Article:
Lexicon 2015

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The community lexicon -- an exercise in collaboratively creating useful knowledge

This lexicon is for listing and defining words and phrases from our texts and conversations that we want to know by the time we finish the course. The co-teaching teams take the lead each week by entering a set of words and phrases before, during, and immediately after our class meeting about each set of texts. Co-teaching team also creates two exemplary definitions within 24 hours of our class meeting. During the week between class meetings, it is up to all of us to fill out the lexicon by collectively editing this page. Add words, define words, correct, edit, expand definitions, add links. Organize the words by topical or alphabetic order. Format the entries. If each member of the Comm 182/282 2013 learning community contributes a small amount, in the aggregate our efforts will add up to something useful for all of us. It is natural to feel hesitant about editing the words of another learner. The media for collaborative asynchronous editing have not existed until recently, so the practices of collective composition have not been part of schooling. But the Web, Wikipedia, YouTube, and other platforms are strong signals that knowing how to instigate and participate in online social production is an increasingly important literacy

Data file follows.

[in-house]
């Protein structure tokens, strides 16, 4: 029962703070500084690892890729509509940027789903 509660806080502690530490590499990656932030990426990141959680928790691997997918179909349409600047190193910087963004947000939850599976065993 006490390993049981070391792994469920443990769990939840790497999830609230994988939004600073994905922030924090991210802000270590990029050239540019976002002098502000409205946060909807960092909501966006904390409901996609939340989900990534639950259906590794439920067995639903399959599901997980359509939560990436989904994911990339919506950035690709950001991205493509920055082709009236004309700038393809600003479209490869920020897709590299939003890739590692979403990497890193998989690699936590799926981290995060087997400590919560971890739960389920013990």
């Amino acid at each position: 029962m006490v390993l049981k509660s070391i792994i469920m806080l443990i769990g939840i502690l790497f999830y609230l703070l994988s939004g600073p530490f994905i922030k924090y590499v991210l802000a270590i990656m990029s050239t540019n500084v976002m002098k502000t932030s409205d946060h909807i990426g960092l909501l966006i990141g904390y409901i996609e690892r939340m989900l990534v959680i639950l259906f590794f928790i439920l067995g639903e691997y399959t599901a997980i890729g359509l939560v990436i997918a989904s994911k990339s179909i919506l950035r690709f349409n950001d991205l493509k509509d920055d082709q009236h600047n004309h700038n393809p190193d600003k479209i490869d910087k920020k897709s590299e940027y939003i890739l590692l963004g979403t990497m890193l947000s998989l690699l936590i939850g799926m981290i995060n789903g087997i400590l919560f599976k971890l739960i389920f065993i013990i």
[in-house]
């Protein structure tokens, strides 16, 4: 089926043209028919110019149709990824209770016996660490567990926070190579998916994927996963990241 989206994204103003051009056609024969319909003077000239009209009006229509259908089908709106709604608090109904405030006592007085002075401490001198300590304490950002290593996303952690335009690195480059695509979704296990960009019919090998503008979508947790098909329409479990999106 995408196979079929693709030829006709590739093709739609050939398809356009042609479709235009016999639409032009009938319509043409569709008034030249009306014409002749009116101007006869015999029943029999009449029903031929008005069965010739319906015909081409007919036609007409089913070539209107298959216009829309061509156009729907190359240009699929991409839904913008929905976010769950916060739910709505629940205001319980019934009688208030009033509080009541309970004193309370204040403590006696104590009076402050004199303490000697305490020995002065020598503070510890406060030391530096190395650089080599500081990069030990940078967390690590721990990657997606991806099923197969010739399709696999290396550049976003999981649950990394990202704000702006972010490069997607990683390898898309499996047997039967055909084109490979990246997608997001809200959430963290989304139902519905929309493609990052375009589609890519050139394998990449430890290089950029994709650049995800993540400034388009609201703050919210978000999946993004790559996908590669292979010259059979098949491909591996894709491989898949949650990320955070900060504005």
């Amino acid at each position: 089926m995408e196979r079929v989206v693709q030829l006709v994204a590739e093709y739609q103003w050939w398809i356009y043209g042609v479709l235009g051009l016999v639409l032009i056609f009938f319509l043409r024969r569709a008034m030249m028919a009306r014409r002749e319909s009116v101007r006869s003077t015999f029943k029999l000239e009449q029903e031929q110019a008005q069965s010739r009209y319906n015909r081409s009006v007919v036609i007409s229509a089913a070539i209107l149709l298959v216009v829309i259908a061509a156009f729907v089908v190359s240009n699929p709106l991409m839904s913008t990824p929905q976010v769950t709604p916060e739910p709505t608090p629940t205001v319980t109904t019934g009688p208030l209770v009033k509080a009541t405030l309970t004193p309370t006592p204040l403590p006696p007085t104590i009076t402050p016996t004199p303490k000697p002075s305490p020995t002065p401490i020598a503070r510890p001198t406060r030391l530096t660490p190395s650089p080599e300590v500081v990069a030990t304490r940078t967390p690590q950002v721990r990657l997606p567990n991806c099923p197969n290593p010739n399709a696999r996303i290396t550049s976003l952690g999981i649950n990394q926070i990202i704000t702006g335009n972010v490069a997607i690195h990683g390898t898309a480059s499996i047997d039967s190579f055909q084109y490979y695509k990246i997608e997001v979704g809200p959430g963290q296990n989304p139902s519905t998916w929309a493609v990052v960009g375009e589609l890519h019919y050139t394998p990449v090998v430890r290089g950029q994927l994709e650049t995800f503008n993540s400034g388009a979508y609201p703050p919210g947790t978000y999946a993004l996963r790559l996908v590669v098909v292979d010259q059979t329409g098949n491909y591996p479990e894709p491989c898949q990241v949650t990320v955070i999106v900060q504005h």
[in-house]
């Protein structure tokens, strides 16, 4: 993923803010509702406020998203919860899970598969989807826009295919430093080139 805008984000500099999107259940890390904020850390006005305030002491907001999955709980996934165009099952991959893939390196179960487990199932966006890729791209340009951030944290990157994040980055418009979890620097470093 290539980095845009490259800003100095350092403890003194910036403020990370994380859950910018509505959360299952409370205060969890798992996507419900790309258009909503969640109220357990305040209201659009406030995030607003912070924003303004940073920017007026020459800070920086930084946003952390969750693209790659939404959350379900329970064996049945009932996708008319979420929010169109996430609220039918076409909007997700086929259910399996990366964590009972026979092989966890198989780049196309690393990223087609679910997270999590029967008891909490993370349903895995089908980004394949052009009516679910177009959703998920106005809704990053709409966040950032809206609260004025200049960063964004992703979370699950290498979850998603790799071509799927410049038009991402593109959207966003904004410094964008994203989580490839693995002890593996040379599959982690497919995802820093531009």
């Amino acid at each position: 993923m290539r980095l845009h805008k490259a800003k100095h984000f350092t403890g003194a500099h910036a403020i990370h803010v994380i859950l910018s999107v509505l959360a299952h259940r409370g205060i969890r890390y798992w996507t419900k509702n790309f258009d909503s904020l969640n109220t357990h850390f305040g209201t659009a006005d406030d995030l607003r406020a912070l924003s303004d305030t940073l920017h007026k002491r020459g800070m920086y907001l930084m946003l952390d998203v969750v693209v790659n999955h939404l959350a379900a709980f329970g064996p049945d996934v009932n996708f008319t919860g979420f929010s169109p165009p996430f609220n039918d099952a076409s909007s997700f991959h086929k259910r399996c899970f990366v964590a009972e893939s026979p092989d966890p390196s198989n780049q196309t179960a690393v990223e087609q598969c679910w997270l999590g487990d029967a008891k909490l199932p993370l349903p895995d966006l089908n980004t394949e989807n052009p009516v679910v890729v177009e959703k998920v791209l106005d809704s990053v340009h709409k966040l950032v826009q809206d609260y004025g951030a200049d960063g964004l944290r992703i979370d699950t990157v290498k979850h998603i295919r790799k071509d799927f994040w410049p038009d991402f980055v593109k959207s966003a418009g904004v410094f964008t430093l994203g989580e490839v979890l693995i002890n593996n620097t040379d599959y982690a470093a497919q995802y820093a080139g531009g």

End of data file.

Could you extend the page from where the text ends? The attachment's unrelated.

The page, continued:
Roots and Visions 2015

Artifacts: Physical objects designed to provide for human comfort, for the manipulation of things or materials, and for the manipulation of symbols. Douglas Engelbart, when he first envisioned what we now know as personal computers, wrote about "humans using language, artifacts, methodology, and training." The artifact is the concrete, physical aspect of the system he envisioned.

Collective Consciousness:

Community: a feeling of fellowship with others, as a result of sharing common attitudes, interests, and goals.

Concept Manipulation:

Counterculture: term coined by Theodore Roszak; a way of life and set of attitudes opposed to or at variance with the prevailing social norm; in respect to the history of digital media and networks, Fred Turner wrote about "From Counterculture to Cyberculture" [1].